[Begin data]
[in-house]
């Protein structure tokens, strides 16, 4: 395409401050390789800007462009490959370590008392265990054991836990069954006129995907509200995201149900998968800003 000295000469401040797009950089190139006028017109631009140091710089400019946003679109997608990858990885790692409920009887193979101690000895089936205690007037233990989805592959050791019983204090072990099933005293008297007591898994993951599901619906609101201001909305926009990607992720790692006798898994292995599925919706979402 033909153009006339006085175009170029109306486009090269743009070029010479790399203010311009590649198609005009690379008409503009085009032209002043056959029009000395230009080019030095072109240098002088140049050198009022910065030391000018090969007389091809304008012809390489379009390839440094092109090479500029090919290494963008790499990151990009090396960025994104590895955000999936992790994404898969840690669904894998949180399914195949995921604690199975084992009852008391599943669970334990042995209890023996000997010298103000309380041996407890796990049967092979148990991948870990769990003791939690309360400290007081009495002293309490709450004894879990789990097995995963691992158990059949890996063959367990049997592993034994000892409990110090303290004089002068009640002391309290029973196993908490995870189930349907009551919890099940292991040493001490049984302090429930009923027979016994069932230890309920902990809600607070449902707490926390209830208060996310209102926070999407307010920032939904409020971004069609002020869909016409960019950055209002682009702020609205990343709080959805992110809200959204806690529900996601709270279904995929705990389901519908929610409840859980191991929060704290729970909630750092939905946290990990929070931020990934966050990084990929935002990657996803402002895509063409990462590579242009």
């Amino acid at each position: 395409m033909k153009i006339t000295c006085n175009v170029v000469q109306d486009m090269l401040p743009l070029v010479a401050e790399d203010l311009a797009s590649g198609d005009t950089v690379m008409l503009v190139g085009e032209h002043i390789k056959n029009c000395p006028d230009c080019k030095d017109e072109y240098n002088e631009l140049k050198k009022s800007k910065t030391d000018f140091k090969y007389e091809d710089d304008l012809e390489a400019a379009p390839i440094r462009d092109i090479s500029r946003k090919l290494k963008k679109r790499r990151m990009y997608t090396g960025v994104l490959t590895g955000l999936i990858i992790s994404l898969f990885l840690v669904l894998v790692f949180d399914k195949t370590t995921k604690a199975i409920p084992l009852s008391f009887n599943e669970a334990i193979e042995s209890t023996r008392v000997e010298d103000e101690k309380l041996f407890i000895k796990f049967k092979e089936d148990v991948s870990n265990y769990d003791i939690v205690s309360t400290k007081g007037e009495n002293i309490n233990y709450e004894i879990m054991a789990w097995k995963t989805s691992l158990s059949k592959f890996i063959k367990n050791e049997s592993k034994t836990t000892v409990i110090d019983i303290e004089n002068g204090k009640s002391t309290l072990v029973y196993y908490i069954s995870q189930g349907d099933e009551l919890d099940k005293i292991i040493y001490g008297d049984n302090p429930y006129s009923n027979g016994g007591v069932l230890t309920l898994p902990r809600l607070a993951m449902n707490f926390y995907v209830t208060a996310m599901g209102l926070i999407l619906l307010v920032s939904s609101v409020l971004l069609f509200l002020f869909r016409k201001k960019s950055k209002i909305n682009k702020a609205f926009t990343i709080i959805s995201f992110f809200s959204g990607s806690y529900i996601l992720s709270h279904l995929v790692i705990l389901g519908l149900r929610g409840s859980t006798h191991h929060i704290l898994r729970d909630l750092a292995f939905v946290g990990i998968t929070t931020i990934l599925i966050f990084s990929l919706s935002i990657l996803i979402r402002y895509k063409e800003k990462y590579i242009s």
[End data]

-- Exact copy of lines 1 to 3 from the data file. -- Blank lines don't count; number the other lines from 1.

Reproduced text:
[in-house]
């Protein structure tokens, strides 16, 4: 395409401050390789800007462009490959370590008392265990054991836990069954006129995907509200995201149900998968800003 000295000469401040797009950089190139006028017109631009140091710089400019946003679109997608990858990885790692409920009887193979101690000895089936205690007037233990989805592959050791019983204090072990099933005293008297007591898994993951599901619906609101201001909305926009990607992720790692006798898994292995599925919706979402 033909153009006339006085175009170029109306486009090269743009070029010479790399203010311009590649198609005009690379008409503009085009032209002043056959029009000395230009080019030095072109240098002088140049050198009022910065030391000018090969007389091809304008012809390489379009390839440094092109090479500029090919290494963008790499990151990009090396960025994104590895955000999936992790994404898969840690669904894998949180399914195949995921604690199975084992009852008391599943669970334990042995209890023996000997010298103000309380041996407890796990049967092979148990991948870990769990003791939690309360400290007081009495002293309490709450004894879990789990097995995963691992158990059949890996063959367990049997592993034994000892409990110090303290004089002068009640002391309290029973196993908490995870189930349907009551919890099940292991040493001490049984302090429930009923027979016994069932230890309920902990809600607070449902707490926390209830208060996310209102926070999407307010920032939904409020971004069609002020869909016409960019950055209002682009702020609205990343709080959805992110809200959204806690529900996601709270279904995929705990389901519908929610409840859980191991929060704290729970909630750092939905946290990990929070931020990934966050990084990929935002990657996803402002895509063409990462590579242009």
């Amino acid at each position: 395409m033909k153009i006339t000295c006085n175009v170029v000469q109306d486009m090269l401040p743009l070029v010479a401050e790399d203010l311009a797009s590649g198609d005009t950089v690379m008409l503009v190139g085009e032209h002043i390789k056959n029009c000395p006028d230009c080019k030095d017109e072109y240098n002088e631009l140049k050198k009022s800007k910065t030391d000018f140091k090969y007389e091809d710089d304008l012809e390489a400019a379009p390839i440094r462009d092109i090479s500029r946003k090919l290494k963008k679109r790499r990151m990009y997608t090396g960025v994104l490959t590895g955000l999936i990858i992790s994404l898969f990885l840690v669904l894998v790692f949180d399914k195949t370590t995921k604690a199975i409920p084992l009852s008391f009887n599943e669970a334990i193979e042995s209890t023996r008392v000997e010298d103000e101690k309380l041996f407890i000895k796990f049967k092979e089936d148990v991948s870990n265990y769990d003791i939690v205690s309360t400290k007081g007037e009495n002293i309490n233990y709450e004894i879990m054991a789990w097995k995963t989805s691992l158990s059949k592959f890996i063959k367990n050791e049997s592993k034994t836990t000892v409990i110090d019983i303290e004089n002068g204090k009640s002391t309290l072990v029973y196993y908490i069954s995870q189930g349907d099933e009551l919890d099940k005293i292991i040493y001490g008297d049984n302090p429930y006129s009923n027979g016994g007591v069932l230890t309920l898994p902990r809600l607070a993951m449902n707490f926390y995907v209830t208060a996310m599901g209102l926070i999407l619906l307010v920032s939904s609101v409020l971004l069609f509200l002020f869909r016409k201001k960019s950055k209002i909305n682009k702020a609205f926009t990343i709080i959805s995201f992110f809200s959204g990607s806690y529900i996601l992720s709270h279904l995929v790692i705990l389901g519908l149900r929610g409840s859980t006798h191991h929060i704290l898994r729970d909630l750092a292995f939905v946290g990990i998968t929070t931020i990934l599925i966050f990084s990929l919706s935002i990657l996803i979402r402002y895509k063409e800003k990462y590579i242009s």